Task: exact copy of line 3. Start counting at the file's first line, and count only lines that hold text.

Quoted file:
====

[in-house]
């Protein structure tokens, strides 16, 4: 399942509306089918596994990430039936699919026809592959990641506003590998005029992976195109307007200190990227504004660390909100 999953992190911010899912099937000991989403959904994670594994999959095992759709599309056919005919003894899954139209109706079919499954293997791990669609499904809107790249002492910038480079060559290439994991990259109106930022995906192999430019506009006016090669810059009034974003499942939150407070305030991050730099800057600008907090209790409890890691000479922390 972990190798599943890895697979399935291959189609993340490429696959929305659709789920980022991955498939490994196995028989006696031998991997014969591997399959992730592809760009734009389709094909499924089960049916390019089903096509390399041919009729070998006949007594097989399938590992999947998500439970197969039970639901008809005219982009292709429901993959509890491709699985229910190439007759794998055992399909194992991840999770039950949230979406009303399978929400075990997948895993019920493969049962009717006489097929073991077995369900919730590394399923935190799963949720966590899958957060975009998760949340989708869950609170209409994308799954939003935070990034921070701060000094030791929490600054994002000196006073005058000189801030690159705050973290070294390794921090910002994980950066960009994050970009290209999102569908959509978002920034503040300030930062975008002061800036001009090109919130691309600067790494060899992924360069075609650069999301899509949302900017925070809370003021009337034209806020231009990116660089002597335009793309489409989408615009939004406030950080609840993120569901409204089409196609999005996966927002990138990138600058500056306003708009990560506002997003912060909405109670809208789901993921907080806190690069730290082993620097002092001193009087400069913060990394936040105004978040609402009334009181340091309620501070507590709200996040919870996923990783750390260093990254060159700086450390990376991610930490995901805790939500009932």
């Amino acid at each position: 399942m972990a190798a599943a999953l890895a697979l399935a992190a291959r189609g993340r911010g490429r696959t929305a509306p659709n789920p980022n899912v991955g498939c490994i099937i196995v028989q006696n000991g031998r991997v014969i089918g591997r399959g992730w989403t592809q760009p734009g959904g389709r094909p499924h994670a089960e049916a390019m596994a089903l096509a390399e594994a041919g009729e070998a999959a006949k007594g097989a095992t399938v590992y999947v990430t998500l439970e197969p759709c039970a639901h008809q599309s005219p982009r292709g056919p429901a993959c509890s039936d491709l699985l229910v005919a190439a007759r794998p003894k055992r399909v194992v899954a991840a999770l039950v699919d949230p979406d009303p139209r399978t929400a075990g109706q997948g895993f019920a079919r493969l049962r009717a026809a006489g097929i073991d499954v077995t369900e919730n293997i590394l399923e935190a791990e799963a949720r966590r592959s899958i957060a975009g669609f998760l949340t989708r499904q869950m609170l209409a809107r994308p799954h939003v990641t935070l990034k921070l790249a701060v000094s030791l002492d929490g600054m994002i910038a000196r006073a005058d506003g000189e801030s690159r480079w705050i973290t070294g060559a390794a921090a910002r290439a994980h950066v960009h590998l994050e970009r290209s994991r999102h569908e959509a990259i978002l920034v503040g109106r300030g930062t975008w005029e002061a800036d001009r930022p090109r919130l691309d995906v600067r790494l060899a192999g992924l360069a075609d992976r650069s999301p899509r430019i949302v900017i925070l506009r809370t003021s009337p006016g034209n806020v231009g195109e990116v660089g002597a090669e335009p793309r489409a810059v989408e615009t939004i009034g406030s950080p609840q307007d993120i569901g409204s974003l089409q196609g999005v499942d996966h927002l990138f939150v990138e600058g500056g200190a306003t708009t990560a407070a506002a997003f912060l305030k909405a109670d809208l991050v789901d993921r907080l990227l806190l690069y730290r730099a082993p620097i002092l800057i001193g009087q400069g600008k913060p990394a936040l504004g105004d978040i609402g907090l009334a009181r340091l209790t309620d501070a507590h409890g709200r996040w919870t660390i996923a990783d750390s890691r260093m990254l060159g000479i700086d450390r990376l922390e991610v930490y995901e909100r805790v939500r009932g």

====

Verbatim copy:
């Amino acid at each position: 399942m972990a190798a599943a999953l890895a697979l399935a992190a291959r189609g993340r911010g490429r696959t929305a509306p659709n789920p980022n899912v991955g498939c490994i099937i196995v028989q006696n000991g031998r991997v014969i089918g591997r399959g992730w989403t592809q760009p734009g959904g389709r094909p499924h994670a089960e049916a390019m596994a089903l096509a390399e594994a041919g009729e070998a999959a006949k007594g097989a095992t399938v590992y999947v990430t998500l439970e197969p759709c039970a639901h008809q599309s005219p982009r292709g056919p429901a993959c509890s039936d491709l699985l229910v005919a190439a007759r794998p003894k055992r399909v194992v899954a991840a999770l039950v699919d949230p979406d009303p139209r399978t929400a075990g109706q997948g895993f019920a079919r493969l049962r009717a026809a006489g097929i073991d499954v077995t369900e919730n293997i590394l399923e935190a791990e799963a949720r966590r592959s899958i957060a975009g669609f998760l949340t989708r499904q869950m609170l209409a809107r994308p799954h939003v990641t935070l990034k921070l790249a701060v000094s030791l002492d929490g600054m994002i910038a000196r006073a005058d506003g000189e801030s690159r480079w705050i973290t070294g060559a390794a921090a910002r290439a994980h950066v960009h590998l994050e970009r290209s994991r999102h569908e959509a990259i978002l920034v503040g109106r300030g930062t975008w005029e002061a800036d001009r930022p090109r919130l691309d995906v600067r790494l060899a192999g992924l360069a075609d992976r650069s999301p899509r430019i949302v900017i925070l506009r809370t003021s009337p006016g034209n806020v231009g195109e990116v660089g002597a090669e335009p793309r489409a810059v989408e615009t939004i009034g406030s950080p609840q307007d993120i569901g409204s974003l089409q196609g999005v499942d996966h927002l990138f939150v990138e600058g500056g200190a306003t708009t990560a407070a506002a997003f912060l305030k909405a109670d809208l991050v789901d993921r907080l990227l806190l690069y730290r730099a082993p620097i002092l800057i001193g009087q400069g600008k913060p990394a936040l504004g105004d978040i609402g907090l009334a009181r340091l209790t309620d501070a507590h409890g709200r996040w919870t660390i996923a990783d750390s890691r260093m990254l060159g000479i700086d450390r990376l922390e991610v930490y995901e909100r805790v939500r009932g």